Friday, January 31, 2014

Saga of the Candy Apple Scroll postmortem

My February game is my CandyJam entry so here is the postmortem.

What Went Right

Despite the rather long time that was theoretically available for the CandyJam entry, I knew that I would probably not have as much time as I expected and planned accordingly. Not counting the time spent playing with Unity (see mixed blessings), the game only took about 8 hours to create though had I been under tighter game-jam rules and had not been able to borrow artwork from some of my other games it would have taken a bit longer. I do not know what has been up with the last few game jams but having only part of the time to work on the game is a trend that seems to be continuing into this year! That said, if I did have more time to work on the game, I would spend the time working on my polishing skills as those are most definitely in need of work.

Mixed Blessings

It is never wise to try and learn something new when you are already under a tight deadline. I originally planned on using this project as my first Unity project as it is a very popular engine which may also be exactly what I need for some of my larger projects. I got bits of this project working and possibly could have finished it but things came up and the next thing I knew the end of the month was upon me. While it may have been possible to finish the game on time with Unity, I didn't want to take any chances so went with Flash. This gleaned enough knowledge of Unity that I should be able to create a simple game with it real soon.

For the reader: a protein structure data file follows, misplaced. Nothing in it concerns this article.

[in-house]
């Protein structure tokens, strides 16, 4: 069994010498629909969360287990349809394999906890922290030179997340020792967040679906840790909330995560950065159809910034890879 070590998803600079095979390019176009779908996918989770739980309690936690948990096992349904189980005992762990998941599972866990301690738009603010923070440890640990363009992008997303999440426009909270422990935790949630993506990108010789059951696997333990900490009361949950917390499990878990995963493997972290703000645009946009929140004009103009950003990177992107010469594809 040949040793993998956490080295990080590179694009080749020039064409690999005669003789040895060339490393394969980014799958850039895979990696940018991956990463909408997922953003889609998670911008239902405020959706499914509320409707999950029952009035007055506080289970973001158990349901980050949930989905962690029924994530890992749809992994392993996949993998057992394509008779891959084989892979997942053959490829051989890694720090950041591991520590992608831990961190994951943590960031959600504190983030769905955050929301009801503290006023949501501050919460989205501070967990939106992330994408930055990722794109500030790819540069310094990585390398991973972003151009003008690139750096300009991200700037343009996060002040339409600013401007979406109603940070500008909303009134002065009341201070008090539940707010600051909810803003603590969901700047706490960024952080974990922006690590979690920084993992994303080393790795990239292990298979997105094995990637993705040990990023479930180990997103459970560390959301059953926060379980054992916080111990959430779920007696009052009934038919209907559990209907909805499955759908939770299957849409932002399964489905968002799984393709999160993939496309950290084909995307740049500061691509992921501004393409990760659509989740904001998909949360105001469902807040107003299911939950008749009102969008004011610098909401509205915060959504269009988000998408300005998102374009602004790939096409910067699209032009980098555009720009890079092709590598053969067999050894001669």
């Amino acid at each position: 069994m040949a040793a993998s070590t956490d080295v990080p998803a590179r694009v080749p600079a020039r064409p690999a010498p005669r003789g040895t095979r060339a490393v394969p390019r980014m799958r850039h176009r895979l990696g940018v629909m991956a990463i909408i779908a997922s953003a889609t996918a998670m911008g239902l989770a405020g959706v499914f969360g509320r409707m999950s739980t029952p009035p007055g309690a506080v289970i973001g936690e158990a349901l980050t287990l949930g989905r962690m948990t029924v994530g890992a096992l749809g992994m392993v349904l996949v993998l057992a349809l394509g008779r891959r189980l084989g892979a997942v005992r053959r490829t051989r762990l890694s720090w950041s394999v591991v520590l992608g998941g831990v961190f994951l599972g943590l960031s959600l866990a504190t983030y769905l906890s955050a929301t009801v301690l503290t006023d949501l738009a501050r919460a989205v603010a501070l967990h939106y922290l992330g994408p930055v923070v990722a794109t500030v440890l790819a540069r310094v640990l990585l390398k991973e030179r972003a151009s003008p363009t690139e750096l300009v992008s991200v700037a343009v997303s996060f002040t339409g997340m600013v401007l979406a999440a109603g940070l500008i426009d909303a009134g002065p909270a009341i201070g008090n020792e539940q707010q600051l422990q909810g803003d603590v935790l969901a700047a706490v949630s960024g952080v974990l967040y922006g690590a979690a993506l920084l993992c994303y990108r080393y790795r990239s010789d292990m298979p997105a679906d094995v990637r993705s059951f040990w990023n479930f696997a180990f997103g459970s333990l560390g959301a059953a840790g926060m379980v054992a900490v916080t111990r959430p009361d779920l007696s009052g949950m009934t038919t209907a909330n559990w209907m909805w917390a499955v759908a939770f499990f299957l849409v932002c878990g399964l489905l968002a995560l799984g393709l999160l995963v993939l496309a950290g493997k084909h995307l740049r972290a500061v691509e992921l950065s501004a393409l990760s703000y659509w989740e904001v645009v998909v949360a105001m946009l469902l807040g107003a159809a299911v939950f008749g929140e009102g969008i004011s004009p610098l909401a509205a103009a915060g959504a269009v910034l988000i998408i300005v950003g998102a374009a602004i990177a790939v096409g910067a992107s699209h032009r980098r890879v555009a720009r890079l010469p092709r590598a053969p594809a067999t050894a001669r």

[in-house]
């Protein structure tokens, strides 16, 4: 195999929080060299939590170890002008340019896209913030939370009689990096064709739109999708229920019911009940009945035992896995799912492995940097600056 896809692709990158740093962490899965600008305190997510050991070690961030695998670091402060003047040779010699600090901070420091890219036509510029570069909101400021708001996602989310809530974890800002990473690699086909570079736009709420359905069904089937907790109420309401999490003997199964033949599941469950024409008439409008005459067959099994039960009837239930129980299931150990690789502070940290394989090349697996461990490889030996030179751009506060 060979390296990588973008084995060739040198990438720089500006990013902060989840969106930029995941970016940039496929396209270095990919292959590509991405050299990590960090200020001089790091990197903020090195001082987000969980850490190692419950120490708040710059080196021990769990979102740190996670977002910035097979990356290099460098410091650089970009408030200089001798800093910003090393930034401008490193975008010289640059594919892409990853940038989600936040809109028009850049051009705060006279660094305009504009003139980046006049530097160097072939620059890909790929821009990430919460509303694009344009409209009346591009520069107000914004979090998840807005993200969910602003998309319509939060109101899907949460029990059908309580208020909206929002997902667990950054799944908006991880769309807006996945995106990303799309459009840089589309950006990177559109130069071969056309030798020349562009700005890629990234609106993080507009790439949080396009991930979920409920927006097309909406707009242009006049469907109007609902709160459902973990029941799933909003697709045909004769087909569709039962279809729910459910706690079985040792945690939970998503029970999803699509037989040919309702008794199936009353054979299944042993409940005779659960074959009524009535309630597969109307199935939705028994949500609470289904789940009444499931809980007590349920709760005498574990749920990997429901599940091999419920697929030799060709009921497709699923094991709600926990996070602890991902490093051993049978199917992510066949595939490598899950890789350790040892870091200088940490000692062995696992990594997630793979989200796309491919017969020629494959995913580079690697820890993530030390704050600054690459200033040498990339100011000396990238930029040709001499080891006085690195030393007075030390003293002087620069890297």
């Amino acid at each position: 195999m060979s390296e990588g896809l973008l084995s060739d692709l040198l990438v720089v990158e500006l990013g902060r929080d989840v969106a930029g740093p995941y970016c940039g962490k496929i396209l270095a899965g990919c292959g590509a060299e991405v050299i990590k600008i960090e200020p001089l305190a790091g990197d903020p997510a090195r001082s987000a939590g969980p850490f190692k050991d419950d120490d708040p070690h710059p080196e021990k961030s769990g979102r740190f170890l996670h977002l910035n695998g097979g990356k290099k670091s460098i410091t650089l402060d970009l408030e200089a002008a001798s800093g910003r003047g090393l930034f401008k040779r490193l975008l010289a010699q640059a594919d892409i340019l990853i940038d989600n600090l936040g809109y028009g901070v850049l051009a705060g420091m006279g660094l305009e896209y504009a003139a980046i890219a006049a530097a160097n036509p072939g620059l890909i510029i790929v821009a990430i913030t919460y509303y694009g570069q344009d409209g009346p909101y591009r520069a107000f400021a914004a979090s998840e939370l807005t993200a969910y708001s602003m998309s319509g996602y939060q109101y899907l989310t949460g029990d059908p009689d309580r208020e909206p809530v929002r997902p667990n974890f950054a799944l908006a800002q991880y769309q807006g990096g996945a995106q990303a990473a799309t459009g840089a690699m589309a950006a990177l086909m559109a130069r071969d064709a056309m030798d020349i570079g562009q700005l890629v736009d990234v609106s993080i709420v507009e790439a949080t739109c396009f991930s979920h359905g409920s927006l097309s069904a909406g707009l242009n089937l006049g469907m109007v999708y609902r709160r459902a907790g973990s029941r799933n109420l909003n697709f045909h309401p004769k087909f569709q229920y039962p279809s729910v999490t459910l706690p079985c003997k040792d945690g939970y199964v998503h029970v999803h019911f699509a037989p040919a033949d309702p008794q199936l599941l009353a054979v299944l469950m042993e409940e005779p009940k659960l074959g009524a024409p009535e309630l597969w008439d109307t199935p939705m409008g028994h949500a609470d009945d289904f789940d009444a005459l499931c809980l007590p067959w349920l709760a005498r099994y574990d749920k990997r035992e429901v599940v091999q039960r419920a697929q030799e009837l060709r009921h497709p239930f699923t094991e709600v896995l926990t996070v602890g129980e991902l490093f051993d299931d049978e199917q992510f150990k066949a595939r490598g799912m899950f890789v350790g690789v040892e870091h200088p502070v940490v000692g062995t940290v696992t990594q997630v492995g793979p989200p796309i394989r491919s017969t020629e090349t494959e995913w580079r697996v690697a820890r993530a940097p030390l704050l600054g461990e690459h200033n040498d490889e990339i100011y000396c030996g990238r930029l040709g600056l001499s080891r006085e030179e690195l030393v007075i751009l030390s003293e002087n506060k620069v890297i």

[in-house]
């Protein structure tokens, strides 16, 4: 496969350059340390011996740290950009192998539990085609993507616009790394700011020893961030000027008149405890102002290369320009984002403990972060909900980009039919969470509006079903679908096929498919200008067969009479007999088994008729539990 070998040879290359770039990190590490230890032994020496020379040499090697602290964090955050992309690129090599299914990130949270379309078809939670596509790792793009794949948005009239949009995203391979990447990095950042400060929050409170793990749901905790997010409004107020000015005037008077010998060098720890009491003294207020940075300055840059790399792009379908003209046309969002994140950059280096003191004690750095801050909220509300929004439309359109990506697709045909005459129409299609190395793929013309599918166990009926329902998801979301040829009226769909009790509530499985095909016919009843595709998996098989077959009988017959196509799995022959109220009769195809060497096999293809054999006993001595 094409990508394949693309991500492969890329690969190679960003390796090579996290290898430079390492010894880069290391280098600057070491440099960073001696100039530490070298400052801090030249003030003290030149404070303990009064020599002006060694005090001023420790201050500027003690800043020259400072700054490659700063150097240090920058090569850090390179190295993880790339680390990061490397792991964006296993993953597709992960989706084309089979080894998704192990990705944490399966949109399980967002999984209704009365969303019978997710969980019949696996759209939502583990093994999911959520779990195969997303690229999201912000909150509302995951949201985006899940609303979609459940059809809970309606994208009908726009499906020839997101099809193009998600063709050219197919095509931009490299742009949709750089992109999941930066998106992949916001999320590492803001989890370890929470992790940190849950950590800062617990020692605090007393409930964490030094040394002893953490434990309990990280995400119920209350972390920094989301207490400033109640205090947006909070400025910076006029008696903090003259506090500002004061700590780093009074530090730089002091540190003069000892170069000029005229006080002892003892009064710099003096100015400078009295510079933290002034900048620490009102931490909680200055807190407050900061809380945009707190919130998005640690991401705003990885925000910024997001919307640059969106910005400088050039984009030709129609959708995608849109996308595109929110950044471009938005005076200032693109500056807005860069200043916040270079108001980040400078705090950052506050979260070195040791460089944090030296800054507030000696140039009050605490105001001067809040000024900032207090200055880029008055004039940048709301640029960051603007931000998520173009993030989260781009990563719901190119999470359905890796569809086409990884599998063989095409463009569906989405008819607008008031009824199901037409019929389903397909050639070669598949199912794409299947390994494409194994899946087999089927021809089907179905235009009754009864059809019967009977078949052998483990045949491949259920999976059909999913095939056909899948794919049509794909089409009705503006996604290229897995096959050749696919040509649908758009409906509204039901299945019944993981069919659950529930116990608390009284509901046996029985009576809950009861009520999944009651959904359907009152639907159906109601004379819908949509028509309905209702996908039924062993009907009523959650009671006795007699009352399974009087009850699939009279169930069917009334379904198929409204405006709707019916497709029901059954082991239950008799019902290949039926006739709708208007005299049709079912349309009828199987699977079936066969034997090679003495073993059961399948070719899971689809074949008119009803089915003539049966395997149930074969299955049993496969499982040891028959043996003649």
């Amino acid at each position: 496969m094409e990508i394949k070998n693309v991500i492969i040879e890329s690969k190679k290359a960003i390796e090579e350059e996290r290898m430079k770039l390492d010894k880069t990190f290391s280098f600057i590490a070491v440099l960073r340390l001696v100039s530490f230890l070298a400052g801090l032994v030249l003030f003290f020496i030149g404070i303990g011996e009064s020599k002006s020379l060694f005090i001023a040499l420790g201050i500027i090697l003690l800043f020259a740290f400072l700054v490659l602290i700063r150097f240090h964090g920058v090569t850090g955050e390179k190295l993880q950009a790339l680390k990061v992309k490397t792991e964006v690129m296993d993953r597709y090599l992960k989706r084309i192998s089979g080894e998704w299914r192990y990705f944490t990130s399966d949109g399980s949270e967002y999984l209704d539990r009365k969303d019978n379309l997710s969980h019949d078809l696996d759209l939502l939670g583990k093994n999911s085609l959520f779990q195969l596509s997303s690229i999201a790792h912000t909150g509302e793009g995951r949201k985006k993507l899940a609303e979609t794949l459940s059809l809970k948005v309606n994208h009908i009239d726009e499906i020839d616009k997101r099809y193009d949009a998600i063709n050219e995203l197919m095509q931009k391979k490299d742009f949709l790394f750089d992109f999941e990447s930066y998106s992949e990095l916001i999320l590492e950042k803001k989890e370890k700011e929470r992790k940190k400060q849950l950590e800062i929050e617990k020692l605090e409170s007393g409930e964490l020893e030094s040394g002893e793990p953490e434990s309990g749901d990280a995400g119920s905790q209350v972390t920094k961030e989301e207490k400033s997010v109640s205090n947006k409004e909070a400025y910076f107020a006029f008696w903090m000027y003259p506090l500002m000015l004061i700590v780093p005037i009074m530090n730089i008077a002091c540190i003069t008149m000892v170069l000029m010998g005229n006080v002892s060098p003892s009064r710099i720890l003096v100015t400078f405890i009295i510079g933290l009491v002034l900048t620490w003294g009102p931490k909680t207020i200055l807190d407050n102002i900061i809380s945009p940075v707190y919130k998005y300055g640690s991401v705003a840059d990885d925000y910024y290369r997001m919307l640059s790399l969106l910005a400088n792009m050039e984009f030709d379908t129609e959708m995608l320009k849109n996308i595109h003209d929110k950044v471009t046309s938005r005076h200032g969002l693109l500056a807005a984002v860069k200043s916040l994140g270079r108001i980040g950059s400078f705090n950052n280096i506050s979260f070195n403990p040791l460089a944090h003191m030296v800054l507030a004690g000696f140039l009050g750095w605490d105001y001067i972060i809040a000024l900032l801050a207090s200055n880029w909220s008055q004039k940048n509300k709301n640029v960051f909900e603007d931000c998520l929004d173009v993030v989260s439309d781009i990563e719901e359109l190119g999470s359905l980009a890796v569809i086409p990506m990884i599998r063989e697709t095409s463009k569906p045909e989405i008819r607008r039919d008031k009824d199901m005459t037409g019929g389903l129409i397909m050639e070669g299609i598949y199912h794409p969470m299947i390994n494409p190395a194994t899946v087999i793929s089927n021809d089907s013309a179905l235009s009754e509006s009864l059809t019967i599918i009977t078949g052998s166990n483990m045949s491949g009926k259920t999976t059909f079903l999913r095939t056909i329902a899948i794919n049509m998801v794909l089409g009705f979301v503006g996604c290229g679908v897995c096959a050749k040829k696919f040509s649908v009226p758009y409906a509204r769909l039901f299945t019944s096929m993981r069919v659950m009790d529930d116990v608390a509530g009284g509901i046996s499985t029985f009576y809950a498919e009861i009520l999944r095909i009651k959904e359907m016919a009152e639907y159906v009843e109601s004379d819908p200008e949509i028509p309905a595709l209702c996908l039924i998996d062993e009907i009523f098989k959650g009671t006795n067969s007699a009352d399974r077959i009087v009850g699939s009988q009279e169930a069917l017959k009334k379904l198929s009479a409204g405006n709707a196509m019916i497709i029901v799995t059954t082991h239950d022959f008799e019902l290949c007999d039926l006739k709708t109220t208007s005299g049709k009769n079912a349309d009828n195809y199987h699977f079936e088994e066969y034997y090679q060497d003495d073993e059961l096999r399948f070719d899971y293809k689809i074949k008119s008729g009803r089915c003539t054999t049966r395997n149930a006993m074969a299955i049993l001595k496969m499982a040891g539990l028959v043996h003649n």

What Went Wrong

Companies abusing IP laws. Technically this is not a problem with the project, yet, but the title of this game  very well could result in trademark complaints for using a common English word as part of my title. Far too often patent and trademark offices grant weak patents or trademarks and leave it up to the courts to decide if the patent or trademark are valid. This actually has the result of having the exact opposite effect that the trademark and patent laws intended. Instead of giving small companies the tools to compete against larger companies on a level playing-field, this gives companies with money (large companies) tools to attack companies without money (small companies) preventing them from competing. In the long term this is harmful to both innovation and consumers.

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